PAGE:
Playing in The Shadow of The Volcano: The Franco-Irish Literary Festival 2010 and Stranger Than Fiction 2010

I don’t know about you, but here in Dublin life sure feels a bit like being in a science fiction movie at the moment. Life ‘AV’ that is,  after the volcano that erupted in Iceland last week. It’s somehow more immediate, much more of an adventure. I don’t think any of us could have anticipated just how much havoc such an unusual natural occurrence actually wreaks on people’s lives. Phew, I thought on hearing the volcano news, thankfully I’m not travelling anywhere by plane in the next few weeks. Topic closed. But I somehow hadn’t quite considered how all those lovely filmmakers and authors invited to the festivals I had been looking forward to for weeks would actually get to Dublin. Oh…hm…exactly!

True, some of the events at both Stranger Than Fiction and the Franco-Irish Literary Festival had inevitably had to be cancelled courtesy of the volcano ash clouds sabotaging the European airspace. Luckily, however, this freak event also brought out the best in the festival organisers and participants, many of them creatively filling in for their absent colleagues at the last minute. That way I was very pleased to be able to attend some very informative talks at STF on ethics in filmmaking, libel issues and funding questions without any major hiccups. This was followed by two days of French, Canadian and Irish authors reading from their books and speaking about not only their writing but also, you guessed it: volcanoes, which seemed to be the conversation topic number one everywhere you went. In fact I’m surprised nobody has come up with a coffee creation based on the ash cloud invasion yet. Watch this space.

But I digress, back to last weekend’s delectable cultural menu. This year’s festival theme at Dublin Castle was ‘The City/La Ville/An Chathair” which didn’t spark quite as many humorous and lively presentations and discussions as last year’s ‘Love and Death’. It did, however, make everyone reflect quite a bit about the urban and rural spaces we inhabit and everybody’s topic number two: the impact the recession has had on all our lives compared to the Celtic Tiger years. Some of the conversations drifted a bit too much into melancholy and nostalgia territory for my liking, especially as I see modern technology including the internet and social media as a fabulous playground for creative ideas (think positive people!). Luckily, most of the gloomier bits of the talks were being rescued heroically by spirited presenters such as JP Lynch and his absolutely adorable children’s book illustrations.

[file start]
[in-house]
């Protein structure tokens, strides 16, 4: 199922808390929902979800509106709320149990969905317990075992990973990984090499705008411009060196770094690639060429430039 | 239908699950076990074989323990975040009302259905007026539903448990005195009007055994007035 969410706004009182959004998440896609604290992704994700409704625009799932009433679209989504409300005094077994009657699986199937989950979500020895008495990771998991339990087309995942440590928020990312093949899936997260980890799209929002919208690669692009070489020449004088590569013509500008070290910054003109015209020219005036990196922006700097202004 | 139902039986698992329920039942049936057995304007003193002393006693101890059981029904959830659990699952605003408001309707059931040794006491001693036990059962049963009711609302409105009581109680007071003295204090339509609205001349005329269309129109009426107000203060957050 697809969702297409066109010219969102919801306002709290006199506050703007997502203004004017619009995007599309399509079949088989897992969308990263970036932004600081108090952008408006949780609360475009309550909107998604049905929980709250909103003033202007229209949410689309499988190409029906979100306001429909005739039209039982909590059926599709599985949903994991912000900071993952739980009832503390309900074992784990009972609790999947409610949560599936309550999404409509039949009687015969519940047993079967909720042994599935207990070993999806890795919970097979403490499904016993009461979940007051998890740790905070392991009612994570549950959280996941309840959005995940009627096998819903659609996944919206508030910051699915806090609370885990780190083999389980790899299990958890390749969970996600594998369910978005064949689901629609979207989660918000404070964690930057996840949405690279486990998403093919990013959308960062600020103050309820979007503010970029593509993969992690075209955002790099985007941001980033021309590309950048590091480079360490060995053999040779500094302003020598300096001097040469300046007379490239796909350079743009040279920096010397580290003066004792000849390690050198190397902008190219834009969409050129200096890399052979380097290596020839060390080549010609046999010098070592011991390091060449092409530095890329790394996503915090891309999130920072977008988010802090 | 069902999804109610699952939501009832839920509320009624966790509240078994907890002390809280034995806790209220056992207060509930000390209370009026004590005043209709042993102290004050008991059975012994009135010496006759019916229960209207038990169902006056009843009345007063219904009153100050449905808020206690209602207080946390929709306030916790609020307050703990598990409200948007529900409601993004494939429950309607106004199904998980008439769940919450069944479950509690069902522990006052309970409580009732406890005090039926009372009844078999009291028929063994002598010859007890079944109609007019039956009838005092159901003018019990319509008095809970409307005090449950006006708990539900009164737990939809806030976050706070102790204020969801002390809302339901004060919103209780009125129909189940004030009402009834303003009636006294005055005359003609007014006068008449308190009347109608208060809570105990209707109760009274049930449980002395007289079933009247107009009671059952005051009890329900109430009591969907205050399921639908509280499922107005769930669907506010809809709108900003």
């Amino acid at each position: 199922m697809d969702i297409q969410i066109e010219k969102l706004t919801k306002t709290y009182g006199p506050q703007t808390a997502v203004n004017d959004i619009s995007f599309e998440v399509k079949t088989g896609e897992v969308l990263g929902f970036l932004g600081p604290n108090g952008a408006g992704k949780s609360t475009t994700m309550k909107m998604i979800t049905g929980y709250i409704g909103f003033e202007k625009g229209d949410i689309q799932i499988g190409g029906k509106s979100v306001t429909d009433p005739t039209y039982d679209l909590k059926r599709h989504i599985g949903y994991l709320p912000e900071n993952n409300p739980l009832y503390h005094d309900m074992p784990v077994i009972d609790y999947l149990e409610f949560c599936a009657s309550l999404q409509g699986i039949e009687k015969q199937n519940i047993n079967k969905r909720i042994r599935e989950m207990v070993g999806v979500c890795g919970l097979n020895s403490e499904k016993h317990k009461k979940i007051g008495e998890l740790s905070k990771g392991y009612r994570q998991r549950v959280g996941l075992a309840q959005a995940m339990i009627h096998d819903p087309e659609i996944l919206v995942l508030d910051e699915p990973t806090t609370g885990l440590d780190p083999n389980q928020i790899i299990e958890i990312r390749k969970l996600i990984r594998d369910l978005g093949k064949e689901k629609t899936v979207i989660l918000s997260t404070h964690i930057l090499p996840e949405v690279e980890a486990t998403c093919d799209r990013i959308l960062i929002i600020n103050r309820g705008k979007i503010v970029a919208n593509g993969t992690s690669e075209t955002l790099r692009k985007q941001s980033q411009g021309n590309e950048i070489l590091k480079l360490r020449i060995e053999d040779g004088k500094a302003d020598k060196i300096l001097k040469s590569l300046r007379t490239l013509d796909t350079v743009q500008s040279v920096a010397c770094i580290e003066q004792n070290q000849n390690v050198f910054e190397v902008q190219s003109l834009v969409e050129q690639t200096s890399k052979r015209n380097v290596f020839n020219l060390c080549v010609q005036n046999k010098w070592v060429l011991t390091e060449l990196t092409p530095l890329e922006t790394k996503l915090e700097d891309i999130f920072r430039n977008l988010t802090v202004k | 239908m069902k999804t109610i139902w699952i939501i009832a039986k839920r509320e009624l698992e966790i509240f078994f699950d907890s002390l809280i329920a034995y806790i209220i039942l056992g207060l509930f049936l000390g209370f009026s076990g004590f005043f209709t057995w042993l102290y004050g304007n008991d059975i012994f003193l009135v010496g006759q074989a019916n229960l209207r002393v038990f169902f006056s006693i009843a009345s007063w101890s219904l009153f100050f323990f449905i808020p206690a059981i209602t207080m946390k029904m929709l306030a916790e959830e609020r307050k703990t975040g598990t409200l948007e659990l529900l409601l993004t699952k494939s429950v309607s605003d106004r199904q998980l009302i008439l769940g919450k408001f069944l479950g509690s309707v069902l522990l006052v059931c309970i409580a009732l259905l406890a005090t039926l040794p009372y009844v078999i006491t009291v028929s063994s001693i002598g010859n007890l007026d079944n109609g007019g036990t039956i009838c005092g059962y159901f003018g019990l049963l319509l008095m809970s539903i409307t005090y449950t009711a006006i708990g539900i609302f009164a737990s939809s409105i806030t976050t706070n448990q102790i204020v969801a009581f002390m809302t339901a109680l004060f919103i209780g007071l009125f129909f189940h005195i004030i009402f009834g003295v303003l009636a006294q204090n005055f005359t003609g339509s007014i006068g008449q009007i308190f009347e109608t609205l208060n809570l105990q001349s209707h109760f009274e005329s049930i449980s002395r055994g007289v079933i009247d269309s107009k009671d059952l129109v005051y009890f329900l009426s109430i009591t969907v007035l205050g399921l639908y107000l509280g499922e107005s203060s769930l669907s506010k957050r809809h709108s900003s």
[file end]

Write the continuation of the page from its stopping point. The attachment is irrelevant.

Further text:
Other favourites included Claire Kilroy, who said she very much enjoyed the warm and welcoming atmosphere at the festival, and Catherine Mavrikakis, who luckily must have arrived in Dublin from Montreal before the volcano chaos started to unfold. What struck me as très intéressant was the apparent capacity of the French for philosophising on any (!) topic in a way which to me far, far outstripped any Irish attempts at the same. Yet, what makes this kind of festival so lovable is the balance it struck between the philosophical, the humorous and the very down to earth aspects of life. Having a city like Dublin with such a colourful and diverse history as the backdrop for a French-Irish literature festival added another dimension to the conversations which reminded me not only of my own roots but also of how all our lives are so much about being in tune with the society we live in and the people we spend our lives with. Maybe the ginormous ash cloud is actually a blessing in disguise. It sure has sparked some interesting discussions not only in Dublin Castle this weekend but also in many places where stranded people randomly struck up conversations with strangers on the way back to the place they call their home.

P.S. A lovely, lighthearted moment happened towards the end of the festival at the start of a reading with French author Jacques Réda when Joe Woods of Poetry Ireland asked him to read out some of his poems. ‘You choose’, Joe offered politely. ‘Me??’ asked Jacques slightly mischievously. ‘They’re your poems!’ Joe replied while we all chuckled at their playful interaction. I couldn’t help thinking that there is so much fun and learning to be had wherever we are that even an ash cloud can have a silver lining if we care to see it.

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